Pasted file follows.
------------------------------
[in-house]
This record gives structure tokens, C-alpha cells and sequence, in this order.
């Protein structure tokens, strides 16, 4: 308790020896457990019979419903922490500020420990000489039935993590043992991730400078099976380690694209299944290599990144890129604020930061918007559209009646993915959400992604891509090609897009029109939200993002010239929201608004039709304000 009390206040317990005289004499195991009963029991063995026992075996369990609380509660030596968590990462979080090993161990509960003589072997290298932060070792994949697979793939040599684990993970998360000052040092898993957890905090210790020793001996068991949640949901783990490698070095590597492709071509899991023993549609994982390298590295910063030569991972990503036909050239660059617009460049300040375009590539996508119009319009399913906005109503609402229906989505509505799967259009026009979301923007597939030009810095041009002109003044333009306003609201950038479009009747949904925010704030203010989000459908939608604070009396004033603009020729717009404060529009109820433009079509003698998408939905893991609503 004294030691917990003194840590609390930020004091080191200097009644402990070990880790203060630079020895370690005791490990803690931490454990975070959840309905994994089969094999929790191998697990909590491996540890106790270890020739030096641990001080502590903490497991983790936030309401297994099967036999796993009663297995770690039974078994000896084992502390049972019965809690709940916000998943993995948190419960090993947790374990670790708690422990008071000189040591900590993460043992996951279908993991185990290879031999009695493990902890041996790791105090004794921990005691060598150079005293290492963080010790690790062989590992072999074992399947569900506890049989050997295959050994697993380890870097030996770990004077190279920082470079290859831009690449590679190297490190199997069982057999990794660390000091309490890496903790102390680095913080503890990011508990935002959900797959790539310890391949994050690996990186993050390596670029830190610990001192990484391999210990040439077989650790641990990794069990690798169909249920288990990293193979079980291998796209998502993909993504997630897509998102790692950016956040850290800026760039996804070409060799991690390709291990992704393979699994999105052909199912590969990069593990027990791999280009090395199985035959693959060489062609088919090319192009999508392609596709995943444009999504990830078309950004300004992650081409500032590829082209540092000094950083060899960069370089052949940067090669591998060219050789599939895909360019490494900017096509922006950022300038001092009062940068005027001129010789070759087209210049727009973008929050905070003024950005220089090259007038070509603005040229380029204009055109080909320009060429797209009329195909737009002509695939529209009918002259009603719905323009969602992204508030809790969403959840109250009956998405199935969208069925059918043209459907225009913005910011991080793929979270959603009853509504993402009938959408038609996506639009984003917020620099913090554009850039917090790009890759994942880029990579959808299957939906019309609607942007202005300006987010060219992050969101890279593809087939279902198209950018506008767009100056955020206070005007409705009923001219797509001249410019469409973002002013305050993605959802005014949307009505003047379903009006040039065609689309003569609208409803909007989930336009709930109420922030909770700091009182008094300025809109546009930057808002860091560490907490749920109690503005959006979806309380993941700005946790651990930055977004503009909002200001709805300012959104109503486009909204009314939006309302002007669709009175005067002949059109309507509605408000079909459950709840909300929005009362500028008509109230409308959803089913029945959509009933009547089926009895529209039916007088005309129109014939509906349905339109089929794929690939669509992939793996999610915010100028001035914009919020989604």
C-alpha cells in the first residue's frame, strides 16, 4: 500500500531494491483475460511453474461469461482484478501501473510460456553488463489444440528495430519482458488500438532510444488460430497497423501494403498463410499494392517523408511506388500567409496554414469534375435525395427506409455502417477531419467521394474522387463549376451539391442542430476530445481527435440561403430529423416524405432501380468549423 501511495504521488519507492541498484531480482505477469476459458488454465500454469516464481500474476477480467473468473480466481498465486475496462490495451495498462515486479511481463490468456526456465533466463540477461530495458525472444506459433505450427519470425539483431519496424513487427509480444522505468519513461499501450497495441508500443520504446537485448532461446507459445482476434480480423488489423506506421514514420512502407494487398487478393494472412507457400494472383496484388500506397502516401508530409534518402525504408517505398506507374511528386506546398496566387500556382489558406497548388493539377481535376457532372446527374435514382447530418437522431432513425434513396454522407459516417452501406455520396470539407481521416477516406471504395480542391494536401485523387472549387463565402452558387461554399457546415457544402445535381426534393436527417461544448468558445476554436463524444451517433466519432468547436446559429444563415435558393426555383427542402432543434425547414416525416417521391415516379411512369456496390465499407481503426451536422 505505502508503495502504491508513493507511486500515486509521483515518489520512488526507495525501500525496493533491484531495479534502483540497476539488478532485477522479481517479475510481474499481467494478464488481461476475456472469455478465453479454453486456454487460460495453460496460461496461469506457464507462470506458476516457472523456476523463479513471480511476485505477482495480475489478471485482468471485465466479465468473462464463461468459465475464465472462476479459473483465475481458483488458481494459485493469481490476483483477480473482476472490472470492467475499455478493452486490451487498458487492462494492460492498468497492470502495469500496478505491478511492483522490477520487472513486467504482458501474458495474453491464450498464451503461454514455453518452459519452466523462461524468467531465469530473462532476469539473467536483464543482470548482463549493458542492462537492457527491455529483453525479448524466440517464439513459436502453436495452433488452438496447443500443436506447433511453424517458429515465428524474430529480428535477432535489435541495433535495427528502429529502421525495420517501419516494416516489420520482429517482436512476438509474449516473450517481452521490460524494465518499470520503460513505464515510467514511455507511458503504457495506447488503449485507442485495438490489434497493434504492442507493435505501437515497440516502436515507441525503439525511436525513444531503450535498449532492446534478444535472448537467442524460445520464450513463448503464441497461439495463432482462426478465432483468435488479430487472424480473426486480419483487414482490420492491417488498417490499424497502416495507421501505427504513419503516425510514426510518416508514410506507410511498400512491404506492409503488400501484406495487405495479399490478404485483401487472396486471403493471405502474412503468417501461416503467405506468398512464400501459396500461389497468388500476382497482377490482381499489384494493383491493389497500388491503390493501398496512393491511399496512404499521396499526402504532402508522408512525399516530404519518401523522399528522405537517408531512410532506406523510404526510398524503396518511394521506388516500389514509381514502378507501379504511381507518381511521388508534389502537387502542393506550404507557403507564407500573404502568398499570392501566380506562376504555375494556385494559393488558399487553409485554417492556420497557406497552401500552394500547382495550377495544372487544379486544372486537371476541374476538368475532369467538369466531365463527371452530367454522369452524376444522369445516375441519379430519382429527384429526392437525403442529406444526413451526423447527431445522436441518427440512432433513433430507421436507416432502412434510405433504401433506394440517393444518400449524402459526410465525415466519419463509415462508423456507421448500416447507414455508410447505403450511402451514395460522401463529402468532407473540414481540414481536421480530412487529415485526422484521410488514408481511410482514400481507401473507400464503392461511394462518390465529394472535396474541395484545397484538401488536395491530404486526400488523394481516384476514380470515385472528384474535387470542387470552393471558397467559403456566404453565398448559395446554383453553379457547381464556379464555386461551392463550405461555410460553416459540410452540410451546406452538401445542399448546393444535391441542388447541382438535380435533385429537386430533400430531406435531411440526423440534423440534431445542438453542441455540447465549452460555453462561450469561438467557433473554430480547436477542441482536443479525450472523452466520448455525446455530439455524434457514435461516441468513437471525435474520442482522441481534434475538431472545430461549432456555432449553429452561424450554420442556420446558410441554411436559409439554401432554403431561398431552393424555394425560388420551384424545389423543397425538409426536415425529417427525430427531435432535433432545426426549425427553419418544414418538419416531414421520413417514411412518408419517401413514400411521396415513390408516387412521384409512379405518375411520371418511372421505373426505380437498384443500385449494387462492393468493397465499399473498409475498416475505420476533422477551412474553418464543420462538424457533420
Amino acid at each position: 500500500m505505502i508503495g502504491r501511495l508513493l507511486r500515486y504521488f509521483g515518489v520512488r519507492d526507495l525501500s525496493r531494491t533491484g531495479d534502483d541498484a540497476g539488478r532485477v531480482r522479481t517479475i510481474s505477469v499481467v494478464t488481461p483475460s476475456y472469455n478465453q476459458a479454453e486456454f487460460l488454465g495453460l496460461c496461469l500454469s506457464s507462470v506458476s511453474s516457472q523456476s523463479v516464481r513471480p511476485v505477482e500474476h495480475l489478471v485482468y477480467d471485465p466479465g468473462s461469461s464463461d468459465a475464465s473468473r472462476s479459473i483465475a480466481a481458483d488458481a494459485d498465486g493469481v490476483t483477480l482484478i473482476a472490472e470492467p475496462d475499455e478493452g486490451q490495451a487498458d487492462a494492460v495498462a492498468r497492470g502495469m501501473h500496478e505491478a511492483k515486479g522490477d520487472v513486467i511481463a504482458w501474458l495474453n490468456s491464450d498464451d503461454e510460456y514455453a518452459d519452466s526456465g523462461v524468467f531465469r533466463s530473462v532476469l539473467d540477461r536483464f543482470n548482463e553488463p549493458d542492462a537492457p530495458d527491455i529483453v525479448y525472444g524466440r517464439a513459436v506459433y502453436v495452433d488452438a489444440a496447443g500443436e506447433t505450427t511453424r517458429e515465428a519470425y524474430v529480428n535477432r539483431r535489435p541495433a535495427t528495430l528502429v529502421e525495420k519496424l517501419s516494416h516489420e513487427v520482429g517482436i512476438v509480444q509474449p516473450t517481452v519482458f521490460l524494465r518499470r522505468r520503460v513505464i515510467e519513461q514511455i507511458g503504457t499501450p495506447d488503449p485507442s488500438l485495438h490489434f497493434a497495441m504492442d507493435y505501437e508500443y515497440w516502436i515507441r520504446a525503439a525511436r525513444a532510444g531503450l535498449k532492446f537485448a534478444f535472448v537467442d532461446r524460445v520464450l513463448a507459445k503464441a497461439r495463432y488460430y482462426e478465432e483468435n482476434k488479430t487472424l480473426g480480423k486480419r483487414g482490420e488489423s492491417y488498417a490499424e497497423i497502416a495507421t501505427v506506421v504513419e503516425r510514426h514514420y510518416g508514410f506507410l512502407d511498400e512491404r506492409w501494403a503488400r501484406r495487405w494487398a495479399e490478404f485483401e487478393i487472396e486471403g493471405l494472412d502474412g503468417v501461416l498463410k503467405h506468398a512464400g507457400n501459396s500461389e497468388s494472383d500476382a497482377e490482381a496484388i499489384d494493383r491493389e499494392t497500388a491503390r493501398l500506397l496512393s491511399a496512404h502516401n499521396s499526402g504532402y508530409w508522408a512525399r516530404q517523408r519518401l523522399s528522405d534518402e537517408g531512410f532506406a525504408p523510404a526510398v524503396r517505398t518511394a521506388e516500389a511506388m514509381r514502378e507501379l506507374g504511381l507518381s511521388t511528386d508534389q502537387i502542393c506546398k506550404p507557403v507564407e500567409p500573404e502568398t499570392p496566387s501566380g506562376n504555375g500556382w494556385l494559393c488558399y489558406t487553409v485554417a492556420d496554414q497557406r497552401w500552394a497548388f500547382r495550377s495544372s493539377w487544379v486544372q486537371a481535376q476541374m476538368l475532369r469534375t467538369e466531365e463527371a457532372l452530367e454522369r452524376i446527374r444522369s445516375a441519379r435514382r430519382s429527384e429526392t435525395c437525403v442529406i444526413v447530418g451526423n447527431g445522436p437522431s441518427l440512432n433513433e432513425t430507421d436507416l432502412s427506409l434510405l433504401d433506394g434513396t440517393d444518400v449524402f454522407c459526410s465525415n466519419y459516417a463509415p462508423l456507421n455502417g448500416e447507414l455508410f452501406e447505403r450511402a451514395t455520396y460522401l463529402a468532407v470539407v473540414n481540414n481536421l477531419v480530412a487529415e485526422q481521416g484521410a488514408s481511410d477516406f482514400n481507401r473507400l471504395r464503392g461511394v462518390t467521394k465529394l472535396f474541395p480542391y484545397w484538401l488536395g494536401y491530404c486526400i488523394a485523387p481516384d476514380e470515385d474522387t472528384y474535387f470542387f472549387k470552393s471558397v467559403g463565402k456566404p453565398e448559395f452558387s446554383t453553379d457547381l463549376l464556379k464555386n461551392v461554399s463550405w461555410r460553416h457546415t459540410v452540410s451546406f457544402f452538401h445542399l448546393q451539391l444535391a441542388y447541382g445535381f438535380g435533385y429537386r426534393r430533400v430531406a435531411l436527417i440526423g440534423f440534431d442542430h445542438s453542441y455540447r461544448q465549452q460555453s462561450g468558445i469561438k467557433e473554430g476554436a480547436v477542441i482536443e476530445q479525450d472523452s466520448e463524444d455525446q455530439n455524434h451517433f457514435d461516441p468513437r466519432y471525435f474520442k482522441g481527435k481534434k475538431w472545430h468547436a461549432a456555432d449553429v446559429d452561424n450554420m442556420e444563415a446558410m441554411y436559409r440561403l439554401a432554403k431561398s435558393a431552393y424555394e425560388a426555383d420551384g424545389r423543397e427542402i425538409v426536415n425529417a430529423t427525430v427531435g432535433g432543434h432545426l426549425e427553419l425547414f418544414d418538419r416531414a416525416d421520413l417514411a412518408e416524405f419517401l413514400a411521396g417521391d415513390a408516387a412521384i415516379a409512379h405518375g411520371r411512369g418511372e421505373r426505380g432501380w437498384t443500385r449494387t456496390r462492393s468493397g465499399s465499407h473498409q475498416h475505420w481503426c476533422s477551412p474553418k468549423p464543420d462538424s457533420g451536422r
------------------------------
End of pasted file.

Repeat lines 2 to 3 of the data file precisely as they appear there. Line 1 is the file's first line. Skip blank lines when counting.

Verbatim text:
This record gives structure tokens, C-alpha cells and sequence, in this order.
């Protein structure tokens, strides 16, 4: 308790020896457990019979419903922490500020420990000489039935993590043992991730400078099976380690694209299944290599990144890129604020930061918007559209009646993915959400992604891509090609897009029109939200993002010239929201608004039709304000 009390206040317990005289004499195991009963029991063995026992075996369990609380509660030596968590990462979080090993161990509960003589072997290298932060070792994949697979793939040599684990993970998360000052040092898993957890905090210790020793001996068991949640949901783990490698070095590597492709071509899991023993549609994982390298590295910063030569991972990503036909050239660059617009460049300040375009590539996508119009319009399913906005109503609402229906989505509505799967259009026009979301923007597939030009810095041009002109003044333009306003609201950038479009009747949904925010704030203010989000459908939608604070009396004033603009020729717009404060529009109820433009079509003698998408939905893991609503 004294030691917990003194840590609390930020004091080191200097009644402990070990880790203060630079020895370690005791490990803690931490454990975070959840309905994994089969094999929790191998697990909590491996540890106790270890020739030096641990001080502590903490497991983790936030309401297994099967036999796993009663297995770690039974078994000896084992502390049972019965809690709940916000998943993995948190419960090993947790374990670790708690422990008071000189040591900590993460043992996951279908993991185990290879031999009695493990902890041996790791105090004794921990005691060598150079005293290492963080010790690790062989590992072999074992399947569900506890049989050997295959050994697993380890870097030996770990004077190279920082470079290859831009690449590679190297490190199997069982057999990794660390000091309490890496903790102390680095913080503890990011508990935002959900797959790539310890391949994050690996990186993050390596670029830190610990001192990484391999210990040439077989650790641990990794069990690798169909249920288990990293193979079980291998796209998502993909993504997630897509998102790692950016956040850290800026760039996804070409060799991690390709291990992704393979699994999105052909199912590969990069593990027990791999280009090395199985035959693959060489062609088919090319192009999508392609596709995943444009999504990830078309950004300004992650081409500032590829082209540092000094950083060899960069370089052949940067090669591998060219050789599939895909360019490494900017096509922006950022300038001092009062940068005027001129010789070759087209210049727009973008929050905070003024950005220089090259007038070509603005040229380029204009055109080909320009060429797209009329195909737009002509695939529209009918002259009603719905323009969602992204508030809790969403959840109250009956998405199935969208069925059918043209459907225009913005910011991080793929979270959603009853509504993402009938959408038609996506639009984003917020620099913090554009850039917090790009890759994942880029990579959808299957939906019309609607942007202005300006987010060219992050969101890279593809087939279902198209950018506008767009100056955020206070005007409705009923001219797509001249410019469409973002002013305050993605959802005014949307009505003047379903009006040039065609689309003569609208409803909007989930336009709930109420922030909770700091009182008094300025809109546009930057808002860091560490907490749920109690503005959006979806309380993941700005946790651990930055977004503009909002200001709805300012959104109503486009909204009314939006309302002007669709009175005067002949059109309507509605408000079909459950709840909300929005009362500028008509109230409308959803089913029945959509009933009547089926009895529209039916007088005309129109014939509906349905339109089929794929690939669509992939793996999610915010100028001035914009919020989604």